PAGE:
I should like before I sit down to ask whether your Lordships are going to leave the Bishop of London and the Bishop of Southwark in the dilemma which will be caused to them if this Measure is rejected to-night. You cannot get away from the fact that a large population outside the City considers itself aggrieved by this great scandal of unemployed clergy at a time when they have no place in which to worship and when 10,000 or 12,000 of them find it difficult to raise £200 or £300 a year for a clergyman. I cannot help feeling that, if we by our vote to-night show that we have no sympathy except with the status quo, it will be widely felt that the great power and influence of the City has been successfully used in this House in order to check the proper aspirations of the poverty-stricken and teeming masses outside but within gunshot of the City. This is a moment when I believe that every sound Churchman who wishes for peace, order and good government desires to see the strengthening rather than the weakening not only of the Church of England but of all other religious denominations. It is because I believe that the rejection of this Measure will not merely be a weakening of the Church but will perpetuate what is really a scandal that I urge your Lordships to pass this Resolution.


My Lords, I came down here this afternoon without any intention of taking part in this debate, and I rise now only because I think that there are some considerations that your Lordships ought to bear in mind in determining how you will vote upon this Resolution. I believe I am historically right in saying that the Enabling Act originated in the following set of circumstances. It was found that there were measures affecting the Church for which time could not be found owing to the pressure upon Parliament, and this very peculiar form of legislation was devised in order to give the Church a proper means of carrying measures affecting the Church. I think that primâ facie it was intended that Measures which were passed under this scheme should be Measures affecting the Church, and the Church alone. I have sat on the Ecclesiastical Committee for some years and I have always approached these Measures upon the footing that, if a Measure is one which affects the Church and the Church only, the Church is the authority that can best determine what is desirable for the benefit of the Church; and accordingly I have always wished to send such a Measure through unless, of course, I could see any real objection to it That view was always confined to Measures which really affected the Church alone. It is our duty on the Ecclesiastical Committee to advise, among other things, whether—I forgot the exact words—the interests of those of His Majesty's subjects—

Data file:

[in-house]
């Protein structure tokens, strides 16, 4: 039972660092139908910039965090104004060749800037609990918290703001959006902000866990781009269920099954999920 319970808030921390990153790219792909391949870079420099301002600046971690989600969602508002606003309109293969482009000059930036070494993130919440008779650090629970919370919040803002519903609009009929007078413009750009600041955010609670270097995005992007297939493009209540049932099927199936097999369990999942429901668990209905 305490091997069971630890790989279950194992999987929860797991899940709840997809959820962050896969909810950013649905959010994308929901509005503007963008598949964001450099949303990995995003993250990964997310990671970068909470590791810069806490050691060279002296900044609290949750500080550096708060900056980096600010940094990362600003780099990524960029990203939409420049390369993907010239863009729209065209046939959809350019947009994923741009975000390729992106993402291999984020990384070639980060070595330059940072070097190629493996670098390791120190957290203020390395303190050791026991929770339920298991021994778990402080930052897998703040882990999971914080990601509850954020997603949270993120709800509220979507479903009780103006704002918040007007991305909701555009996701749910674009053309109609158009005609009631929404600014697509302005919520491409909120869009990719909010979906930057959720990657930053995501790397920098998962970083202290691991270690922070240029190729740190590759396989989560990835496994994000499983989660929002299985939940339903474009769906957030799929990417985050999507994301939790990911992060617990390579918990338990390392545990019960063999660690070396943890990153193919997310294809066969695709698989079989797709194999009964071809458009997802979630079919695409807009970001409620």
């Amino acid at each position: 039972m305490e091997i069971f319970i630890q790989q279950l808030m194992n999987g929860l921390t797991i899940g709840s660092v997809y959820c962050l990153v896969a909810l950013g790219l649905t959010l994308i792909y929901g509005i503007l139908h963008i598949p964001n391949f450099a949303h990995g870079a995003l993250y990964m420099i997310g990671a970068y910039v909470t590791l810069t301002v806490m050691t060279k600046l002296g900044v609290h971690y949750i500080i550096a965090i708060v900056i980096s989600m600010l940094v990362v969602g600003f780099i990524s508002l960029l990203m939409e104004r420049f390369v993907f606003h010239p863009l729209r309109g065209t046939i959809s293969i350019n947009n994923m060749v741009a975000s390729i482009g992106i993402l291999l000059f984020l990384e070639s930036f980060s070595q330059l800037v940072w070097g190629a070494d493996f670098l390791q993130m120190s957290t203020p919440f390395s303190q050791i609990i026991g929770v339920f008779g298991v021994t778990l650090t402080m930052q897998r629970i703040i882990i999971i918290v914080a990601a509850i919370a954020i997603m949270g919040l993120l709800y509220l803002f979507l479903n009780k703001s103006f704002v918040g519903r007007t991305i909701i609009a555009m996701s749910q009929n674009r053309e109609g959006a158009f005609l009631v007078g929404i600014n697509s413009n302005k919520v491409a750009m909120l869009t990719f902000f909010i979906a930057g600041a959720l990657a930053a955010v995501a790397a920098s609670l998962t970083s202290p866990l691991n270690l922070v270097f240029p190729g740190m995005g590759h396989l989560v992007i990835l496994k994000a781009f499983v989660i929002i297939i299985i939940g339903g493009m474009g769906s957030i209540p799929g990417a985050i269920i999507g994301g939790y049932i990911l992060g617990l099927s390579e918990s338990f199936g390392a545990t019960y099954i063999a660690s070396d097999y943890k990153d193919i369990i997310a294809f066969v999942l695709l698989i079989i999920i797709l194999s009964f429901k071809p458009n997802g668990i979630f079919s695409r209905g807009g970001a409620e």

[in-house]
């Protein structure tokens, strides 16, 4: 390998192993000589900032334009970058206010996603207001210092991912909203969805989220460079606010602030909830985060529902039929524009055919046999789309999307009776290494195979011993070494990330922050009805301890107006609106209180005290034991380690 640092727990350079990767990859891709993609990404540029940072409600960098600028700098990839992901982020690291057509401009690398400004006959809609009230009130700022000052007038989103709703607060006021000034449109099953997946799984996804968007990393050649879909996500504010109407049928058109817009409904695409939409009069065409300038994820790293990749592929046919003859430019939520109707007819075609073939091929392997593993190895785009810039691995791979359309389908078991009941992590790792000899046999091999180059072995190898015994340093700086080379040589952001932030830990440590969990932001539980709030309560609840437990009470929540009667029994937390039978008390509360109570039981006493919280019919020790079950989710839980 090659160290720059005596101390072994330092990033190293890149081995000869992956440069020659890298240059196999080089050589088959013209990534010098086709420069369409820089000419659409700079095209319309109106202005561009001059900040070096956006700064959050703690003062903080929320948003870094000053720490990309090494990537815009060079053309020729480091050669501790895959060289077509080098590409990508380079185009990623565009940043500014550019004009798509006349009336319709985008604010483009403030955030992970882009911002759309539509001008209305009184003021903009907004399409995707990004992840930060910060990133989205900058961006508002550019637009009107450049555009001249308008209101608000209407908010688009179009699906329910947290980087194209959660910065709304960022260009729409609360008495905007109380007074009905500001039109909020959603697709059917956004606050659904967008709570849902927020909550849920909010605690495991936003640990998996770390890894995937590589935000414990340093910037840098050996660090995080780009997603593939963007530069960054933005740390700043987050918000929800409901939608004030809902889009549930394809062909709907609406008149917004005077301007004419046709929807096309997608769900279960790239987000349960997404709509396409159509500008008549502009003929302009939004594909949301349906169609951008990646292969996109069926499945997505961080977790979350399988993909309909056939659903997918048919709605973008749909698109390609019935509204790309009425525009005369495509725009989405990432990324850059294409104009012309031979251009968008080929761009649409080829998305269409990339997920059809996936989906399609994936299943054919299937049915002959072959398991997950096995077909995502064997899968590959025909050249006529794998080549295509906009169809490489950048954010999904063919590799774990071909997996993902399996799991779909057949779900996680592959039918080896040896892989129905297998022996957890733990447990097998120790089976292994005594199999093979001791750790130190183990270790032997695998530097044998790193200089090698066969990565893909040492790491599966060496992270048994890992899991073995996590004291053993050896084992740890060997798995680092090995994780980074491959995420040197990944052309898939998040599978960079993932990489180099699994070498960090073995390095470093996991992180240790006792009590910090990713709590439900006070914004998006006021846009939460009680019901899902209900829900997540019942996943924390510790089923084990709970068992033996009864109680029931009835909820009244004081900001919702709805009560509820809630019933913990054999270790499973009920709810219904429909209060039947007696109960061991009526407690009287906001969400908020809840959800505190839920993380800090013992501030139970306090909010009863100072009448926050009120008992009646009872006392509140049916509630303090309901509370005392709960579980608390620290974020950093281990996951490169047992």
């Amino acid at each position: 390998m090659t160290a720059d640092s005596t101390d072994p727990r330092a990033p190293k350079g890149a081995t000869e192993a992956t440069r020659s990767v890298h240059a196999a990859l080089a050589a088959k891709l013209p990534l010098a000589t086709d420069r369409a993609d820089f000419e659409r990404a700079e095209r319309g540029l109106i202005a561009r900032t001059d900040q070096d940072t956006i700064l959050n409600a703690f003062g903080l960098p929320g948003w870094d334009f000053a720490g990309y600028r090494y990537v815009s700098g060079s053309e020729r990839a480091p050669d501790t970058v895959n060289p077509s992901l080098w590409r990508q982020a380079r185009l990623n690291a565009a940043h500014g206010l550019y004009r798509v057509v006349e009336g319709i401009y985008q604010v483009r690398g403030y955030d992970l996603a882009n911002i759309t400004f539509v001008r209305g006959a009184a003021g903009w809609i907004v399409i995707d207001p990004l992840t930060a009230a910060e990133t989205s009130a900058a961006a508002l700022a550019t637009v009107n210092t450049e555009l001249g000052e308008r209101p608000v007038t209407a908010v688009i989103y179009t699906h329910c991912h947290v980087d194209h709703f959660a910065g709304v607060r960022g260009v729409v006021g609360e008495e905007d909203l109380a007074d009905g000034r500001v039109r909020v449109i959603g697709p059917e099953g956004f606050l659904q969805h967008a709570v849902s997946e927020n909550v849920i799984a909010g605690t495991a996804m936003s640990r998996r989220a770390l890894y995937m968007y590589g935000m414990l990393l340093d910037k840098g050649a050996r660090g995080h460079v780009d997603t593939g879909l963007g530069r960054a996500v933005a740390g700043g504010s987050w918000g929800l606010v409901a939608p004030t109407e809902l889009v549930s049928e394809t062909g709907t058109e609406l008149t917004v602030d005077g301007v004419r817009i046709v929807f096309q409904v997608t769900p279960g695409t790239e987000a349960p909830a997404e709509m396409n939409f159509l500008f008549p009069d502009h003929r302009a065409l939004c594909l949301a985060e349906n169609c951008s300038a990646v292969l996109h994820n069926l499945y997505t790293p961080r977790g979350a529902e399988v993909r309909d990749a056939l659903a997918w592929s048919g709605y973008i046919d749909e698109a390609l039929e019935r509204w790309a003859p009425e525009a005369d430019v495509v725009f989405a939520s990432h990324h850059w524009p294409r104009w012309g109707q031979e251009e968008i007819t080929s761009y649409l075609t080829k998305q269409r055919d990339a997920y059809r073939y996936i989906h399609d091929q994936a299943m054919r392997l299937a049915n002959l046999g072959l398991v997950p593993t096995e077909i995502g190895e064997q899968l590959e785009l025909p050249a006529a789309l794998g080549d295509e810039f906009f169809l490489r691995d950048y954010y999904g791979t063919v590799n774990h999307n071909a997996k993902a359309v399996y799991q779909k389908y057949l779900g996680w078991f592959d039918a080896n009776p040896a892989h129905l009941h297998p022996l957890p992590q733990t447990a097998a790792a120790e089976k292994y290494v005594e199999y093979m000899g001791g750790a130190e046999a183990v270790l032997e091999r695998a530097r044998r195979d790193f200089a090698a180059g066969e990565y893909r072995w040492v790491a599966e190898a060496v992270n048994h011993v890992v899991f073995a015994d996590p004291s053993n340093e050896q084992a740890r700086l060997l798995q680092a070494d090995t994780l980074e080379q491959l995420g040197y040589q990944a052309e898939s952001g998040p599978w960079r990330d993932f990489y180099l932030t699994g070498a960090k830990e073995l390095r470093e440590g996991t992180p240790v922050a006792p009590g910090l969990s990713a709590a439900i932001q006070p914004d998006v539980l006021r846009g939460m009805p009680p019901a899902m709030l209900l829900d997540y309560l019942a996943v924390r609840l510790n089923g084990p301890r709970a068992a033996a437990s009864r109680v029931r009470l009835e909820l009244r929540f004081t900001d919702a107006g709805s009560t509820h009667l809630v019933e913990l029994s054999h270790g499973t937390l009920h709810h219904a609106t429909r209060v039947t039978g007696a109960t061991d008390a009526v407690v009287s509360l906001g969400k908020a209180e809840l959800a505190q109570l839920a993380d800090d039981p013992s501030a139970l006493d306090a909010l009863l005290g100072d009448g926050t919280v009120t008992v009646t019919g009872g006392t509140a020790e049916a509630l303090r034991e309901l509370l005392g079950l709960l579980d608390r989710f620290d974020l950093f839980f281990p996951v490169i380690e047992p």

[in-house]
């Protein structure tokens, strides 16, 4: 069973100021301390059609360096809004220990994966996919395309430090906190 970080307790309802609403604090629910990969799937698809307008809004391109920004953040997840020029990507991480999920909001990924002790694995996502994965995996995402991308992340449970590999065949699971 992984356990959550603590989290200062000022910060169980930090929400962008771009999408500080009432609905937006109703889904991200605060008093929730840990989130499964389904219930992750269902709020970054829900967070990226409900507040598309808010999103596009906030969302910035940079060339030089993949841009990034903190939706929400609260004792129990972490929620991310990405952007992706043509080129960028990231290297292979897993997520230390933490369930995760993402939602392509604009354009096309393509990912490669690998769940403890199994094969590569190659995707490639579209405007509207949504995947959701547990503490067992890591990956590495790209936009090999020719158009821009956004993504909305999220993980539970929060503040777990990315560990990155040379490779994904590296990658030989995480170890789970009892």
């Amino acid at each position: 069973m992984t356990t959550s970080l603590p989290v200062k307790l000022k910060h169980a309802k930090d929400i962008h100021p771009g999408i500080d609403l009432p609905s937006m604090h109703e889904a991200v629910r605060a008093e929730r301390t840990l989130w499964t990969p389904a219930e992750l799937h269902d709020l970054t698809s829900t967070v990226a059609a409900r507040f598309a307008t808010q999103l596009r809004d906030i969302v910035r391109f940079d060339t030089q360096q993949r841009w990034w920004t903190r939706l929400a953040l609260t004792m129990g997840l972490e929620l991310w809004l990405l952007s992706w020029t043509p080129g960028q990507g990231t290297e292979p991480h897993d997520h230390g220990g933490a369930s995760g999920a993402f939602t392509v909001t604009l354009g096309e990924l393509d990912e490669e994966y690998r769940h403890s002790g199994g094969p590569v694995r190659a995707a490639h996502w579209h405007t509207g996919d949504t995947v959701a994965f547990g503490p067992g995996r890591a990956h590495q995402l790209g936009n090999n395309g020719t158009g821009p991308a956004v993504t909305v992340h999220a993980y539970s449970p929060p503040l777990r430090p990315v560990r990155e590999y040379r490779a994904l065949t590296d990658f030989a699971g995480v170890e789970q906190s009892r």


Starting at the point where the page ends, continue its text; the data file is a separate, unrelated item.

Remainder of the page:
The constitutional rights.


—the constitutional rights of other subjects of the Crown were affected; and of course we do that. But it appears to me that we really ought not to send on to Parliament a Measure which, in the circumstances which I am going to describe, never could be properly sifted and examined. I do not know whether your Lordships are aware that on the Ecclesiastical Committee we have no power to amend. Here in this House this afternoon your Lordships have no power to amend. We have to deal with a Resolution approving the Measure as presented to Parliament. The Church simply sends up its Measure and the Ecclesiastical Committee and either House of Parliament must either accept it or reject it, and can do nothing else with it.

To my mind one of the most valuable stages in a Bill is the Committee Stage. Upon the Second Reading the principle of the Bill can be either approved or disapproved. On the Committee Stage it is competent to a man who considers that the principle of the Measure is sound to move Amendments for the purpose of altering its particular scope and effect. There is no such machinery under this scheme. This is a very peculiar form of legislation. The Church Assembly passes the Measure in such form as it thinks right, and the authorities to whom it subsequently comes cannot amend it, but must simply pass it or reject it. Suppose you have a Measure which, like this Measure as it appears to me, affects very largely His Majesty's subjects. We know that in this case, through the discussion that has taken place here and through all that has appeared in the newspapers, many people pay great attention to this matter. If this were a Bill which came before Parliament in the usual way I cannot suppose that it would be allowed to go through without Amendments being moved to it by parties who take one view or another. That is not possible under this procedure.